A group led by Arrow Electronics melded disparate IoT devices into a working system allowing a quadriplegic race car driver complete qualifying laps at the Indianapolis Motor Speedway.
I was invited to attend IoT Immersions a convention sponsored by Arrow Electronics, a company that focuses on machine to machine intelligence. I agreed with reservation, knowing it most likely would be yet another gathering with vendors selling their wares, and sessions where the same vendors would discuss the benefits of using their products.
I was very wrong. At IoT Immersions, I met a gentleman in a wheelchair, who was unable to shake my hand, yet he drove a late-model Corvette around the Indianapolis Motor Speedway at speeds in excess of 100 mph during the first day of qualifying for the 2014 Memorial Day race. The gentleman did not qualify, but after talking to him, I'm betting that's next on his list.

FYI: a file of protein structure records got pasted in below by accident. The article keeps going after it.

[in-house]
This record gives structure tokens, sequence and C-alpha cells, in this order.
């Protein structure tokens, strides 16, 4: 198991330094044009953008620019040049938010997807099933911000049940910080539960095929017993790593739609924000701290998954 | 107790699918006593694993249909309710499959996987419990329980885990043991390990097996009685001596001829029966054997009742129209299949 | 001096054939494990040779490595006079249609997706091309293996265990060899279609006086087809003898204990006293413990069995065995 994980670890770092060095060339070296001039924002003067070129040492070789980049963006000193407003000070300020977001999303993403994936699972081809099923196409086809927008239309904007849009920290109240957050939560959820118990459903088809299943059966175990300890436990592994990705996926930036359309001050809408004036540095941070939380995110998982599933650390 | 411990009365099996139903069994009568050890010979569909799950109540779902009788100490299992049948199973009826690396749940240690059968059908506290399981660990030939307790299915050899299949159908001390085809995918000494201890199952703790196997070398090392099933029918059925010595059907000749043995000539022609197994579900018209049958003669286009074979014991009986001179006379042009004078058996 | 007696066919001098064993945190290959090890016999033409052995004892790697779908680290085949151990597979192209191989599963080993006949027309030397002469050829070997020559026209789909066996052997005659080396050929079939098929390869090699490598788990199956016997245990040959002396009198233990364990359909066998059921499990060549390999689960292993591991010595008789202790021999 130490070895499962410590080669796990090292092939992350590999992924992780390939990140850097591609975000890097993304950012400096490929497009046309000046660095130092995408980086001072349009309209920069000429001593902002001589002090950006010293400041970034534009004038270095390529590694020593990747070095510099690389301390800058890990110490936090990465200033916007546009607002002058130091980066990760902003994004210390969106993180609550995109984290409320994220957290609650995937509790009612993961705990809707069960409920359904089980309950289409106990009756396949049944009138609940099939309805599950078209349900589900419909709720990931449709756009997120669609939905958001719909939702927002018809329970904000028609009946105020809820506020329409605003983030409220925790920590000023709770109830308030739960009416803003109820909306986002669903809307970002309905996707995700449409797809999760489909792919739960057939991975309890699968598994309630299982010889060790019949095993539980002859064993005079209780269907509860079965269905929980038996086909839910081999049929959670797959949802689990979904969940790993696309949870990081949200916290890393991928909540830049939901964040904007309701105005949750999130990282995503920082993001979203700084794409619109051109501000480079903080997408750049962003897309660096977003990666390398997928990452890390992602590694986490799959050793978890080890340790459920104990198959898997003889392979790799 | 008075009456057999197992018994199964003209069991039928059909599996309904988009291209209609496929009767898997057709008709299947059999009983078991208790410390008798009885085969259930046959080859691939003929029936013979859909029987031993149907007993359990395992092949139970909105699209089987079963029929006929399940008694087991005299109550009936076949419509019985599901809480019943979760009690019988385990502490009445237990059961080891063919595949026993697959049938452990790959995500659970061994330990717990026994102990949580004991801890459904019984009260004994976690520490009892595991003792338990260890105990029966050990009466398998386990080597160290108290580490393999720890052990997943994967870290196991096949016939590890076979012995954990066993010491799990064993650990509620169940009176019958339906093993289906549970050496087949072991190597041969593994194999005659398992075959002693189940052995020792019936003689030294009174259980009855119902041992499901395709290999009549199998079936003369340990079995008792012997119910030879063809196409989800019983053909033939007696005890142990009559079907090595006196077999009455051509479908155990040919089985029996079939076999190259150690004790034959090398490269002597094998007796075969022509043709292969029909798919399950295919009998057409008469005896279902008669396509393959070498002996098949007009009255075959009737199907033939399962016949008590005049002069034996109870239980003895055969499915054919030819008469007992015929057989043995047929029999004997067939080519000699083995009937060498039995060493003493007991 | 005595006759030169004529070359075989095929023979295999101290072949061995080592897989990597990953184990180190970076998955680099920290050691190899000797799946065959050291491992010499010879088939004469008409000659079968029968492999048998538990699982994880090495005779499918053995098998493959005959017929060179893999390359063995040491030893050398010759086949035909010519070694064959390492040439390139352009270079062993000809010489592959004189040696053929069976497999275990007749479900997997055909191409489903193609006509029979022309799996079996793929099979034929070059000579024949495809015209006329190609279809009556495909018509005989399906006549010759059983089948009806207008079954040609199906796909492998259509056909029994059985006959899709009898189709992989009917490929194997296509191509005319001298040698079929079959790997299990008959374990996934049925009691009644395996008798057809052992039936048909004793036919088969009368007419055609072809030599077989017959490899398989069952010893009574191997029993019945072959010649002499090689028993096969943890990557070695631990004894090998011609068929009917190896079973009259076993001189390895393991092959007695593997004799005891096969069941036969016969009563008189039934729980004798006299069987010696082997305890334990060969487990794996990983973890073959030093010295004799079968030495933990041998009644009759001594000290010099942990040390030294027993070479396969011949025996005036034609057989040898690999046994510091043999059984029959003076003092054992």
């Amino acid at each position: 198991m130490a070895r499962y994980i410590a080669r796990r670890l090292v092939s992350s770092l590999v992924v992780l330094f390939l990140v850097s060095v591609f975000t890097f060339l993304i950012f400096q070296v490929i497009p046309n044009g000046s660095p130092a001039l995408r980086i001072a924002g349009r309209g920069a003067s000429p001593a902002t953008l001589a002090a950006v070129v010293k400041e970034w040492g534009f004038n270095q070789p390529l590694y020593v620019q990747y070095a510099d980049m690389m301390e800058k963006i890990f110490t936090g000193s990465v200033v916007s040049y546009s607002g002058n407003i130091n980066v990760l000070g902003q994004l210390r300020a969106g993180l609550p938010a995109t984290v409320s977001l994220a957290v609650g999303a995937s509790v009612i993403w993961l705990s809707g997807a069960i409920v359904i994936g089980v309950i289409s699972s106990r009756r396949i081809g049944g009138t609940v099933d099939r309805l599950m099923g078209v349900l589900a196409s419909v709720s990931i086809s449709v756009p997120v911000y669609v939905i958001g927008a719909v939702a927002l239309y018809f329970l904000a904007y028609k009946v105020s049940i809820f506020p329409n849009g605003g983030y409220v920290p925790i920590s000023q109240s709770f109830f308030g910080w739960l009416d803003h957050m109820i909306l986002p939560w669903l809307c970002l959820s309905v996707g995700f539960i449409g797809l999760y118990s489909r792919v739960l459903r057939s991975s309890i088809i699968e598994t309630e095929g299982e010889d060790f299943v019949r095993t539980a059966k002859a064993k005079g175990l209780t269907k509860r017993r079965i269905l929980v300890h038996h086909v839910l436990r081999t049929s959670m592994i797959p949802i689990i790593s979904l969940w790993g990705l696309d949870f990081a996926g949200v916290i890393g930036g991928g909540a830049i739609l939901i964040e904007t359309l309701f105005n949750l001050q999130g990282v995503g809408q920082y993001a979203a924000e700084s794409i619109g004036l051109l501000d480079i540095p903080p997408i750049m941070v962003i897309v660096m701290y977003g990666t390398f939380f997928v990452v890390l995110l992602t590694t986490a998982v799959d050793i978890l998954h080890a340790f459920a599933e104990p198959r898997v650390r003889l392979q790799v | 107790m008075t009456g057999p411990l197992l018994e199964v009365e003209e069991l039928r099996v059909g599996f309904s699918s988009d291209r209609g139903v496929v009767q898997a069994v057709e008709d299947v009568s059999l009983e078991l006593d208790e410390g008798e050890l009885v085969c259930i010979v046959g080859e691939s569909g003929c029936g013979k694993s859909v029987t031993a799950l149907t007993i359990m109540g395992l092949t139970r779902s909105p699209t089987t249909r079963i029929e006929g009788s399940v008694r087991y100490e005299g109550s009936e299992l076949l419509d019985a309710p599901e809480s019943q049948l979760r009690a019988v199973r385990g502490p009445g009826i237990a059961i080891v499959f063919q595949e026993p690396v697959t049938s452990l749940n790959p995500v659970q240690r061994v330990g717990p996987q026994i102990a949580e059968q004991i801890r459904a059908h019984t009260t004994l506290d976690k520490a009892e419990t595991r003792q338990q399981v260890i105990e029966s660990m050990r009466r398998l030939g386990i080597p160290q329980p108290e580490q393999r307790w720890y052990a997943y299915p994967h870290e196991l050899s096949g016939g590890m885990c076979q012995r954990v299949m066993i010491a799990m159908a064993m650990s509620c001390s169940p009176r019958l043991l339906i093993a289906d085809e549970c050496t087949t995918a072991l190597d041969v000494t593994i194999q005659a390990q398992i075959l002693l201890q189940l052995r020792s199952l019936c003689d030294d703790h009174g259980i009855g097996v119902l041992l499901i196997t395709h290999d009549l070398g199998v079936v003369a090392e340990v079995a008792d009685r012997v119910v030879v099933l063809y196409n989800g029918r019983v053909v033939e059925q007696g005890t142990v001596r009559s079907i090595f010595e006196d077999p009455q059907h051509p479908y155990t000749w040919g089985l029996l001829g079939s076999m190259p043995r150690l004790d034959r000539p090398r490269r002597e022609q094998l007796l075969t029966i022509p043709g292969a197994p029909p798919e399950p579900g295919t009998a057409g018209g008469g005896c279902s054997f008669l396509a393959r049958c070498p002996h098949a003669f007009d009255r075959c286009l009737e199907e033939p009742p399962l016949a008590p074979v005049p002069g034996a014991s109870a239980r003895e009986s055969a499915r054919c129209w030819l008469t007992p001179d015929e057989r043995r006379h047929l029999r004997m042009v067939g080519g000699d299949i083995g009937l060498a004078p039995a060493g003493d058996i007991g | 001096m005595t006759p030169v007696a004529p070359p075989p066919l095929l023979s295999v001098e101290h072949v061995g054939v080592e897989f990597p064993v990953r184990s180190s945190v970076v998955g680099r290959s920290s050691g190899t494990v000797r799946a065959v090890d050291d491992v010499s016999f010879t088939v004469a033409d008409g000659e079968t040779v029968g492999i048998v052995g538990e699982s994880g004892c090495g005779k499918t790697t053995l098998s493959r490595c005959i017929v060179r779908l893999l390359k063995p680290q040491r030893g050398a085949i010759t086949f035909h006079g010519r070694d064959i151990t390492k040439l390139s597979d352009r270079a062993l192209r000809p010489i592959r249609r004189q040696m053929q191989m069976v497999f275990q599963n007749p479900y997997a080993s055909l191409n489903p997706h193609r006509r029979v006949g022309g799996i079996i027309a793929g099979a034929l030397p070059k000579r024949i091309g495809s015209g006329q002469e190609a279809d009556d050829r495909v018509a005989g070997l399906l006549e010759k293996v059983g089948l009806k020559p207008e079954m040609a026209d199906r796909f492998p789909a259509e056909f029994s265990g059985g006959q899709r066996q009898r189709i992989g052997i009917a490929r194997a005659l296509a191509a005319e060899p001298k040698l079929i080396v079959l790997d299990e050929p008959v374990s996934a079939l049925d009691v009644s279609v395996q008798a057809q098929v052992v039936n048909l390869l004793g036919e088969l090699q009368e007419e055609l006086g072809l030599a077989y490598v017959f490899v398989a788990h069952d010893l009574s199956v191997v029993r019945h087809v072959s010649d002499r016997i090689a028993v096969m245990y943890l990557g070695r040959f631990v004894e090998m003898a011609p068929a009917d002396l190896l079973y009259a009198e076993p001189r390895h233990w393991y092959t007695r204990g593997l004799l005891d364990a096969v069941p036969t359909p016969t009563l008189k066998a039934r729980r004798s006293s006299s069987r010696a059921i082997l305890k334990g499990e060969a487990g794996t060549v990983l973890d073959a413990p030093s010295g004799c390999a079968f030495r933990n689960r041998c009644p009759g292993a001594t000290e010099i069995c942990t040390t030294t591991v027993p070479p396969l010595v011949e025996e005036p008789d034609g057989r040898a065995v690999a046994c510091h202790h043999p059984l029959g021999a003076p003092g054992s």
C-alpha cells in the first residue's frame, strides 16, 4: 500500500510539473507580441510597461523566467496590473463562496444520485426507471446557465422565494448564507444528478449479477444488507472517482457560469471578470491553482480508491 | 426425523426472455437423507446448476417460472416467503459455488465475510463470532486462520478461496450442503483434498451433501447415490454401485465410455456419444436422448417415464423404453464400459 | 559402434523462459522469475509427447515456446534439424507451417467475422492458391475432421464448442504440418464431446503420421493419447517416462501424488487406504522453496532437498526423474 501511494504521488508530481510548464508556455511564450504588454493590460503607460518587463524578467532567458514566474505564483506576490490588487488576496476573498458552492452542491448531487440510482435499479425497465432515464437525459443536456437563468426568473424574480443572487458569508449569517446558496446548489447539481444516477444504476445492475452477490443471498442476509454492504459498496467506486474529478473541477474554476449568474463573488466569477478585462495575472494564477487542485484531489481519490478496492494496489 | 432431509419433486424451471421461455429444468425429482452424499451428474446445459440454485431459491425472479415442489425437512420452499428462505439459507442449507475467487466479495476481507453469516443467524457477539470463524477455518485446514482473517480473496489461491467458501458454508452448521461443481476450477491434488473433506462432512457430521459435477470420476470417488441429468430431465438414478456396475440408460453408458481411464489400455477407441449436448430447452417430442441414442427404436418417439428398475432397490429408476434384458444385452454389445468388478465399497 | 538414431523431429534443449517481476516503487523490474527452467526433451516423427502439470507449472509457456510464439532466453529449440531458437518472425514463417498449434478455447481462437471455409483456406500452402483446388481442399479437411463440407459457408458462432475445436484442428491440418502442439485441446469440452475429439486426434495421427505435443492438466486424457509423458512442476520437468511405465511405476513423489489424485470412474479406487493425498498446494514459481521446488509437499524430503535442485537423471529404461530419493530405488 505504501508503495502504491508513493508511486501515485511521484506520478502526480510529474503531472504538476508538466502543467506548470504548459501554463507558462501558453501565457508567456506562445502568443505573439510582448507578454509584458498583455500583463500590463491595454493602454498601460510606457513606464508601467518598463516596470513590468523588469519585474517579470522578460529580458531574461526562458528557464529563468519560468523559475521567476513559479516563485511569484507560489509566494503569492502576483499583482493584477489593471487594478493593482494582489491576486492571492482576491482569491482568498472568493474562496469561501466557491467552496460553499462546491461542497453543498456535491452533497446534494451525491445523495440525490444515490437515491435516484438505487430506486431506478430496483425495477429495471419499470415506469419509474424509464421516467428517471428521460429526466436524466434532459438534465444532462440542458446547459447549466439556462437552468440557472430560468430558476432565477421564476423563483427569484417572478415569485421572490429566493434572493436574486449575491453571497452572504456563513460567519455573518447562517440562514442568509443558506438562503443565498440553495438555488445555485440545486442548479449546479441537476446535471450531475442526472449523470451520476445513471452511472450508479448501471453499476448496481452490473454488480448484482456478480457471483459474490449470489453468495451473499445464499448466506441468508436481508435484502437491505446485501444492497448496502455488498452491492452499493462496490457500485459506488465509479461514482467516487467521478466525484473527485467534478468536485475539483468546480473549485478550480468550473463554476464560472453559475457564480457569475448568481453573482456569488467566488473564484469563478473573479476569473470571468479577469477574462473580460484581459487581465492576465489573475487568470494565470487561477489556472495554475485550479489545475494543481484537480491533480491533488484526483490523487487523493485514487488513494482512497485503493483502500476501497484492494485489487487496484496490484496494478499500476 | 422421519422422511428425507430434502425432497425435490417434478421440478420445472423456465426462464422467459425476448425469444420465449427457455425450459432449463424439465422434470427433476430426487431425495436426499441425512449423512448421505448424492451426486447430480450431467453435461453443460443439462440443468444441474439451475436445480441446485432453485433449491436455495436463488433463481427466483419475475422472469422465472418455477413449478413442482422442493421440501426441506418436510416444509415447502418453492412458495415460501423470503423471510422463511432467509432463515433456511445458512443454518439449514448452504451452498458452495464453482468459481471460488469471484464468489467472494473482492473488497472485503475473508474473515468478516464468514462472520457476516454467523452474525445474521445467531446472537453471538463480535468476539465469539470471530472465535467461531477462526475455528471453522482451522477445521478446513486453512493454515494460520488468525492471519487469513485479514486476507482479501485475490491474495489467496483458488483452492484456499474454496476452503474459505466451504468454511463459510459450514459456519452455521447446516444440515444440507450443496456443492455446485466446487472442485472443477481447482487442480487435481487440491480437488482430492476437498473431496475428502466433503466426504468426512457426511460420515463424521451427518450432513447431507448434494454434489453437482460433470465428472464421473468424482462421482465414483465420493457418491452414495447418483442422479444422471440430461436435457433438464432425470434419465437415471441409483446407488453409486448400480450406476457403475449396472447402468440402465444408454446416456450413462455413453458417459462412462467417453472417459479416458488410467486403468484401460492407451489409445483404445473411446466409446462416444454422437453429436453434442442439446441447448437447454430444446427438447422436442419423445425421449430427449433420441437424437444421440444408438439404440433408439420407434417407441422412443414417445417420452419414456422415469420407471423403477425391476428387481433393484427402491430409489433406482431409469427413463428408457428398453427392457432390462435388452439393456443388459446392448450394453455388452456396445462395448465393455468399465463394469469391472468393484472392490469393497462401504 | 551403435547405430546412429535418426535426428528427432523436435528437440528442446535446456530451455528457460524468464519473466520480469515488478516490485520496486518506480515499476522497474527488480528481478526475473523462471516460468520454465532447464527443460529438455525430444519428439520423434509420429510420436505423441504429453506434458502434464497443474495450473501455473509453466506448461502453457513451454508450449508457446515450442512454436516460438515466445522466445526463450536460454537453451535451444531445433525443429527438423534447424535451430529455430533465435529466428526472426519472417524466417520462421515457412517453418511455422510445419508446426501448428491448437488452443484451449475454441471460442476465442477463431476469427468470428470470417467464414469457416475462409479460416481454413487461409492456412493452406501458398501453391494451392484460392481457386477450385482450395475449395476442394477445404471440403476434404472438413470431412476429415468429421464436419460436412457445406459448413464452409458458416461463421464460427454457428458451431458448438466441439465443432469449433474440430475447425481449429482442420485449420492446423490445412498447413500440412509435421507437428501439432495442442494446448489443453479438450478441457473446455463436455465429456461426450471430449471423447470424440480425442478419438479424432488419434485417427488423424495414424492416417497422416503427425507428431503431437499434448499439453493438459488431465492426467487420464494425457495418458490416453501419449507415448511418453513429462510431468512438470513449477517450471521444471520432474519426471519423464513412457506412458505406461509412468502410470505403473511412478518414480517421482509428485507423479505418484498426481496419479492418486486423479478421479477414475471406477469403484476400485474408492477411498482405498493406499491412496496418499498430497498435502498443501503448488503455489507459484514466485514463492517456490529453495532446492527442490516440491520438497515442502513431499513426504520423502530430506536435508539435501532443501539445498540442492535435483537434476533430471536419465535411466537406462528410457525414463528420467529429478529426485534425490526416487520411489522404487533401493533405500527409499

What, you may ask, does this have to do with the Internet of Things? It has everything to do with IoT. Definitions for IoT abound; yet, no matter how divergent the definitions are, most if not all discuss getting disparate "things" to communicate and function together with the intent of making human life better. And management at Arrow Electronics, rather than just say the company has expertise in the IoT realm, decided to show they do, and in dramatic fashion.
Eleven months and counting